Despite the immense natural resources that African countries are endowed with, these countries, for the most part, have high levels of poverty. A cruel irony of sorts. This is attributed to a concept called the “resource curse”. The Natural Resource Governance Institute defines this concept which is also known as the paradox of plenty, as the failure of many resource-rich countries to benefit fully from their natural resource wealth and for governments in these countries to respond effectively to public welfare needs.

While one might expect to see better development outcomes after countries discover natural resources, resource-rich countries tend to have higher rates of conflict and authoritarianism and lower rates of economic stability and economic growth compared to their non-resource-rich neighbours.

The effects of the natural resource curse are easily identifiable in Africa. The DRC, Nigeria, Zimbabwe, Sierra Leone, and others have notably high levels of poverty despite their endowment of natural resources. Nigeria has historically been a contentious hotbed of political upheaval due to the country’s oil wealth. From its independence in the 1960s, the country has experienced numerous and successive coups up to 1999. In Sierra Leone, the diamond deposits in that country financed a protracted and brutal civil war.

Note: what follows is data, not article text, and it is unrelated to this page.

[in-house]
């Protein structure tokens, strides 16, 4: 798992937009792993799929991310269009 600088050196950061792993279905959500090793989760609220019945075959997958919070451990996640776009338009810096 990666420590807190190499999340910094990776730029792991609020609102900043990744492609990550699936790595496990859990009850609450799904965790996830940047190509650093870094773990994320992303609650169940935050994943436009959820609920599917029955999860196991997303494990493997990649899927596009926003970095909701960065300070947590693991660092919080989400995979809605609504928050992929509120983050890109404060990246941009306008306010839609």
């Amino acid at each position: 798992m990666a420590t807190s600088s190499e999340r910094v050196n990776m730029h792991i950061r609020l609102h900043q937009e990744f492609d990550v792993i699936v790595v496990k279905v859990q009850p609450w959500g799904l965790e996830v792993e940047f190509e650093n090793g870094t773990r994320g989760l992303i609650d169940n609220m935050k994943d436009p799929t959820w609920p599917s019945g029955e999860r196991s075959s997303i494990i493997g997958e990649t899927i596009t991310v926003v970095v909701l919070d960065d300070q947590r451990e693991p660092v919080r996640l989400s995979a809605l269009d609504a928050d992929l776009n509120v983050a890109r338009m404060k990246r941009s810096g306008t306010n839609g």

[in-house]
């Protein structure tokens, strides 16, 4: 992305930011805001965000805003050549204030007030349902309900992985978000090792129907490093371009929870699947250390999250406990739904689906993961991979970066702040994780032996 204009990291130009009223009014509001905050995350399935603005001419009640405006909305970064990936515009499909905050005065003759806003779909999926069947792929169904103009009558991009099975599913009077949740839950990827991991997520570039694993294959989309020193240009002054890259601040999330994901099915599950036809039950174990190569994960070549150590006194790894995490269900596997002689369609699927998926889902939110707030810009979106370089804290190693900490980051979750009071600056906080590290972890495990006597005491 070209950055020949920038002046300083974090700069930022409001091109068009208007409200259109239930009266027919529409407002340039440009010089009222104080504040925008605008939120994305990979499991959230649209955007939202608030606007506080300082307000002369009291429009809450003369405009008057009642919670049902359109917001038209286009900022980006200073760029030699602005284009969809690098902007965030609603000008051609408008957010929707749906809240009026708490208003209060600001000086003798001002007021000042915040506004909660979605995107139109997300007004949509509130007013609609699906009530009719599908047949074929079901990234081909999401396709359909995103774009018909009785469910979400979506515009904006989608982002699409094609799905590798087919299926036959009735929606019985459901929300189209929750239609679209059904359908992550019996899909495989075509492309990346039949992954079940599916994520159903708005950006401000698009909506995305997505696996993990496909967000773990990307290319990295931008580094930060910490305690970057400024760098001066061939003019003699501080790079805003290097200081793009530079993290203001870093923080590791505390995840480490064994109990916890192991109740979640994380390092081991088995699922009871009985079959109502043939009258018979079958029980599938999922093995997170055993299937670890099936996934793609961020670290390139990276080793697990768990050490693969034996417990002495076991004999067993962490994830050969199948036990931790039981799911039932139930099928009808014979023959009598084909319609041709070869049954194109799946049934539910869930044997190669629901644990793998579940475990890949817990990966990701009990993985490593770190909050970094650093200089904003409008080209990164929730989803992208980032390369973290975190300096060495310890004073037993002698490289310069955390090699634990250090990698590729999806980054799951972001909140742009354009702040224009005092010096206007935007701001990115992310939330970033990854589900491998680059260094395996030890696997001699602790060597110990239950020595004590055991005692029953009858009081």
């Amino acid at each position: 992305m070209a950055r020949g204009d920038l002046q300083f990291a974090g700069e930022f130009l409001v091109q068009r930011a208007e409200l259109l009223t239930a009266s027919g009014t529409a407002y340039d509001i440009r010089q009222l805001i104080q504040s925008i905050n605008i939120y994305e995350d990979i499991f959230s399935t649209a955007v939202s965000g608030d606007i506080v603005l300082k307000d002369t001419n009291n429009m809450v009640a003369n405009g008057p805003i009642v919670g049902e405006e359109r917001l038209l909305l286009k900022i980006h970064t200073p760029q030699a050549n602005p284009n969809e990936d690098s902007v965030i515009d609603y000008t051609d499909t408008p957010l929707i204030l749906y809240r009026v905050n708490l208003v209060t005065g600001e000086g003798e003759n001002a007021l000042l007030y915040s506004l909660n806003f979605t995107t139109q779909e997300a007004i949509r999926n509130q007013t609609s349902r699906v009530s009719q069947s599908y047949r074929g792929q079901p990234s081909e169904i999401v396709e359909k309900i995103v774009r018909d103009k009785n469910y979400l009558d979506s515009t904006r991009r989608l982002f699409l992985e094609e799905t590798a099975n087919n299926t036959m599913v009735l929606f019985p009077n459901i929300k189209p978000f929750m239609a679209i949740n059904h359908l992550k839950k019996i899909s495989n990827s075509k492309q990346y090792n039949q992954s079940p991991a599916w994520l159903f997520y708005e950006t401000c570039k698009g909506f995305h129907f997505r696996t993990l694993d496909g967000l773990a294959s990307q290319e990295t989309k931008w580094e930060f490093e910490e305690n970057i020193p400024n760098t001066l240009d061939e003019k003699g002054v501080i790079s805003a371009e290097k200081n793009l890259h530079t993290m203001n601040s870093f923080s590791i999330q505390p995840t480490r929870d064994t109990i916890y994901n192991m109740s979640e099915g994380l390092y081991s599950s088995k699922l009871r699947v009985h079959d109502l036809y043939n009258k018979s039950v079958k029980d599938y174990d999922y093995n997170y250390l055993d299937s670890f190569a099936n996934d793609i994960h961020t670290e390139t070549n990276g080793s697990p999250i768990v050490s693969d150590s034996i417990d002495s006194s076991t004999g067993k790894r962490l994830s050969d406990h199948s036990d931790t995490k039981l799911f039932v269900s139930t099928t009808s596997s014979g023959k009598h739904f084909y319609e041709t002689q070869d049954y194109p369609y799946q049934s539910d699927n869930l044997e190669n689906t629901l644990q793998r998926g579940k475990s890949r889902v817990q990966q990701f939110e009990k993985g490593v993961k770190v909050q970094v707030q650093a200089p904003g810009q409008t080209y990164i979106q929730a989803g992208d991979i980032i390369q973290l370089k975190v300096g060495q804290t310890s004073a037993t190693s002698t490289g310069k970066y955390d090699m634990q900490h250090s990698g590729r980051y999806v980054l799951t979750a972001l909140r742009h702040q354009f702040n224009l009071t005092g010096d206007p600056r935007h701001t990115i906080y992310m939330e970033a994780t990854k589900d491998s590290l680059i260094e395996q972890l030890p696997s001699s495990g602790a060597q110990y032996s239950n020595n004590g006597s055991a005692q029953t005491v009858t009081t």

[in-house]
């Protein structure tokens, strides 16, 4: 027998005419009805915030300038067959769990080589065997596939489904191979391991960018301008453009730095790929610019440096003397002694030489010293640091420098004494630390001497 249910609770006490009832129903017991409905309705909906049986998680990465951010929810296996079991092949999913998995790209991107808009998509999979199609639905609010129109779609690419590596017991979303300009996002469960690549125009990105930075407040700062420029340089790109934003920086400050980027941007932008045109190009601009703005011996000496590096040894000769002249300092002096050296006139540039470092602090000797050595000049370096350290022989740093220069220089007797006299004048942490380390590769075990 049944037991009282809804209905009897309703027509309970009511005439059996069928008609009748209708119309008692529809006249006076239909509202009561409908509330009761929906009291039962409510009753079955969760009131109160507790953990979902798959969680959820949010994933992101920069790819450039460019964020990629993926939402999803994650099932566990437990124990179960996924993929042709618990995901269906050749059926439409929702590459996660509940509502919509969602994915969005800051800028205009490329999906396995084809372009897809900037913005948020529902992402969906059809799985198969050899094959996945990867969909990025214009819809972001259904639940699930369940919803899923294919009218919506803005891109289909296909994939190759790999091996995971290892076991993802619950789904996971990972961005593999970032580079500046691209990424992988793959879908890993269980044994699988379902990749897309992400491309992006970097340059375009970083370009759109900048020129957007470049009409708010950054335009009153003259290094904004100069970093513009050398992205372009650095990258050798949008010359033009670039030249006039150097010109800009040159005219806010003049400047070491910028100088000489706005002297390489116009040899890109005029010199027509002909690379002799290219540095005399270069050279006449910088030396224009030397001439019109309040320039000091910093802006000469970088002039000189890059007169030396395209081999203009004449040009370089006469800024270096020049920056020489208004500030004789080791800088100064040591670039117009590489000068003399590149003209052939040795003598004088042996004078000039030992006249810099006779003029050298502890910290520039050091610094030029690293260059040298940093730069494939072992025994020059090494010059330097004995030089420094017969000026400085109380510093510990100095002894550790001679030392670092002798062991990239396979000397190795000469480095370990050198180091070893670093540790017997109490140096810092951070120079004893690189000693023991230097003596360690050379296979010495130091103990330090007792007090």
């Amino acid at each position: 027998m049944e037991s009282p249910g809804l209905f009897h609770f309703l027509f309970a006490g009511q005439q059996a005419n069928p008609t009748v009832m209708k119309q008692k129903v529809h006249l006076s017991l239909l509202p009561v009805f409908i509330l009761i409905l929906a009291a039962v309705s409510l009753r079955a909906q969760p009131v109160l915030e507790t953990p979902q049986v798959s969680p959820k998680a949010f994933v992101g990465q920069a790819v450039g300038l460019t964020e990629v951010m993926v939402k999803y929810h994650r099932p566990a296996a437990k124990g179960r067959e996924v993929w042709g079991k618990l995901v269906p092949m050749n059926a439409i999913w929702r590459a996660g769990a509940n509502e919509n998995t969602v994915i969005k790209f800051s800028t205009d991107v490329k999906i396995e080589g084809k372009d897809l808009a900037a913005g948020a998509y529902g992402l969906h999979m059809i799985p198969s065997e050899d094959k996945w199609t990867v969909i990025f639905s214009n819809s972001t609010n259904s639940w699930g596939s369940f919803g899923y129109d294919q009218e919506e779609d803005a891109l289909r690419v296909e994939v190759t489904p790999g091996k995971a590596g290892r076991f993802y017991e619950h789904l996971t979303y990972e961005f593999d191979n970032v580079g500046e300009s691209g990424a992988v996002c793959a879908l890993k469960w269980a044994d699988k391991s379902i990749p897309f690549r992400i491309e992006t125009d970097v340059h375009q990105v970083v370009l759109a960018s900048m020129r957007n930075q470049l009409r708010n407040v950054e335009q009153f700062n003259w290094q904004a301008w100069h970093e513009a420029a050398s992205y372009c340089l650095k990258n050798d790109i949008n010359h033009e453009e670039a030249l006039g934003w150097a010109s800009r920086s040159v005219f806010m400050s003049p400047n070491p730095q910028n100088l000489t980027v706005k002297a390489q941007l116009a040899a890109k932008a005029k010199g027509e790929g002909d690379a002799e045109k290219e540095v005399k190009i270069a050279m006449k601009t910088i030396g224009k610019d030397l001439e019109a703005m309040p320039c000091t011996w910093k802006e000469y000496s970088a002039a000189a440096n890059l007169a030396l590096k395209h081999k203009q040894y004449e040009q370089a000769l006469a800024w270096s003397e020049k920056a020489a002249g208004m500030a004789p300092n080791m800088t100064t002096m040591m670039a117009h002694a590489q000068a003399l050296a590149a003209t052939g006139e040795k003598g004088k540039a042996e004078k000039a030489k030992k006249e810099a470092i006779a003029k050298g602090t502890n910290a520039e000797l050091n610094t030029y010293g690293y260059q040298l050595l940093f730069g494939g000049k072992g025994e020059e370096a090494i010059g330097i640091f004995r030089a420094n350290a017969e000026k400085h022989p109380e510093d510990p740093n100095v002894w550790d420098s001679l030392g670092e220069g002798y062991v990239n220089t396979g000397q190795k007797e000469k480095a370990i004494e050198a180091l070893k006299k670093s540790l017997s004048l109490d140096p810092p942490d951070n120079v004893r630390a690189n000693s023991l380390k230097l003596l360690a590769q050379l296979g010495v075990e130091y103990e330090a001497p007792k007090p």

In Zimbabwe, the diamond fields of Chiadzwa are militarized, with reports of human rights abuses rife. What is the cure? How do countries in Africa rid and cure themselves of the natural resource curse?

The answer is in the law and the governance models that these countries approach. The way in which the governments of those countries approach the mining industry is imperative.

In South Africa, the natural resource curse is more pronounced in the sense that while the mining sector has made a few individuals fabulously wealthy, inequality in that country has meant that while the richest of the rich get richer, the poor get poorer.